As journalists familiar with New York Times vs. Sullivan, if Mr. Wardell’s City Council commentaries on Monday evenings in Council Chambers broadcast live on Missoula Community Access Television (MCAT) make him a sort of public figure, in order for him to sustain a libel action he would need to prove that the defendant’s allegedly defamatory statement was not merely false, but also was published with actual malice, that is, with knowledge of its falsity and an intent to injure, or with reckless disregard for the truth.

The Outer Limits offers no opinion as to whether Mr. Wardell is a public figure. But one must admit that based on “Gomer’s” admissions to William Skink, “Gomer’s” appalling lack of due diligence certainly emits an odor resembling, at minimum, reckless disregard for the truth.

Turning now to our commentary regarding Kidston that led the paragon of pulp journalism to burst through the KBGA boardroom door like a moronic ghoul from ‘Night of the Living Dead’, virtually every swipe taken at “Gomer” was obvious opinion; items asserted as fact were either matters of public record, or written or oral statements by “Gomer” himself.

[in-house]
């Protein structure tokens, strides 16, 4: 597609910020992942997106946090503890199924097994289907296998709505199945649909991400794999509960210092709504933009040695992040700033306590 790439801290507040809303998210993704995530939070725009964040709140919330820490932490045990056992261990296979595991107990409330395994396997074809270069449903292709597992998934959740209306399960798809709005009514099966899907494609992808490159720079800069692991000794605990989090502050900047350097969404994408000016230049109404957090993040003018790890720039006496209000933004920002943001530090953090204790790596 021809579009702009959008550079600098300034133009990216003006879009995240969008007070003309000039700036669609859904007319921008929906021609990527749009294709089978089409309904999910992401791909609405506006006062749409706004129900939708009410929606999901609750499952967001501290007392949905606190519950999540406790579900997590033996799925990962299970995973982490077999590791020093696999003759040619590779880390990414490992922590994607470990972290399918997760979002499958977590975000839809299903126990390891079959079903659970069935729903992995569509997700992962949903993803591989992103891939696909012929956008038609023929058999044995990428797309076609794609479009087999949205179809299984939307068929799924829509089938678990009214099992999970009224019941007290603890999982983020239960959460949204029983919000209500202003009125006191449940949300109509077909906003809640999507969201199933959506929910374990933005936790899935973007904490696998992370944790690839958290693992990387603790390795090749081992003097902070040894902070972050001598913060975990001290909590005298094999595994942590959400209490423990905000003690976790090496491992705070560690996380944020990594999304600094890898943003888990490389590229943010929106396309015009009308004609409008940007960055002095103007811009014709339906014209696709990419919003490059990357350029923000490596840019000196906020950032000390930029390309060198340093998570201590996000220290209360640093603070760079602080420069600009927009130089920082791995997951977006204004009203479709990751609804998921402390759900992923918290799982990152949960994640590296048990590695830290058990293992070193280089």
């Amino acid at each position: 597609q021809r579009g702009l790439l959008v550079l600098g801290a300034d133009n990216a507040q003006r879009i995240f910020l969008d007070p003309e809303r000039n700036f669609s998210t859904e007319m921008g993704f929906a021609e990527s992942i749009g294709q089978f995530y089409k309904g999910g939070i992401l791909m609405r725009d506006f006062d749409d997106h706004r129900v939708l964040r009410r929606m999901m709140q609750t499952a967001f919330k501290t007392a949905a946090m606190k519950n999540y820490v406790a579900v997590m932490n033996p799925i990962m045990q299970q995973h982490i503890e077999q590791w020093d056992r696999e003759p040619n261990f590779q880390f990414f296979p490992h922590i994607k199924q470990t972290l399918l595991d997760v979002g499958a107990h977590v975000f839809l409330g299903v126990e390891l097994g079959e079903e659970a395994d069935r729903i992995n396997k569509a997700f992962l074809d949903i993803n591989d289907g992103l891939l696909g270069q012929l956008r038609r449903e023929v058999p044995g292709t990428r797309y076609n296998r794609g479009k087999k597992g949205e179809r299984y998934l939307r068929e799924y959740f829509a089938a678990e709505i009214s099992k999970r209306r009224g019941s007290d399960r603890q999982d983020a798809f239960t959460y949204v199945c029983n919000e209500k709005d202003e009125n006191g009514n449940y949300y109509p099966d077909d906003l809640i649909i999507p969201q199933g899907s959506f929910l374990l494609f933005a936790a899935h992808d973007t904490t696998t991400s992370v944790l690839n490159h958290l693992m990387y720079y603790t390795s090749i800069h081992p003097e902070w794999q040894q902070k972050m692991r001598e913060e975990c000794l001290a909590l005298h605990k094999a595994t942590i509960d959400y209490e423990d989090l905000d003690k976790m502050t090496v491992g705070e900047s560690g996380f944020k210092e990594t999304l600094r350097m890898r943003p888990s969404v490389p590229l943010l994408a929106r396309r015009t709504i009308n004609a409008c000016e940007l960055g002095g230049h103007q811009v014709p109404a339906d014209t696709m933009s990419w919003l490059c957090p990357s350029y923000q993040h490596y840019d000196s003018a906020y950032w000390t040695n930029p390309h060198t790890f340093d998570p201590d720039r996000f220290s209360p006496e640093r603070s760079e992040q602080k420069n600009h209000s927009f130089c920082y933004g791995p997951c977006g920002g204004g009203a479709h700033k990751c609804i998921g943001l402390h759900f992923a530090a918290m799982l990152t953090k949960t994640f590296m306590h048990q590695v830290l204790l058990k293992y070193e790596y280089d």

Finally, there was lampooning of Mr. Kidston who – by publishing a newspaper featuring his own bylined articles replete with factual, grammatical, and stylistic errors exemplifying editorial incompetence – has by foisting his puppy training aid upon the public, invited the public’s praise or ridicule, depending upon one’s intellectual and political sophistication.

Other statements of opinion (and lampooning) include bestowing the honorific title “useful idiot” onto Mr. Kidston. But who isn’t flattered to be described as useful?


As for the nickname “Gomer” which we’ve affixed to Current writer-publisher Kidston, it’s our understanding that Mr. Kidston alleges to have served in the Marines. Every Boomer raised in a family possessing an idiot box is no doubt familiar with the affable, optimistic, smiling, vociferous Gomer Pyle, U.S.M.C., the lead character in a multi-season sit-com of the same name, featuring the late Jim Nabors in the role of Private Pyle, the goofy but lovable daily headache of hothead Sgt. Carter.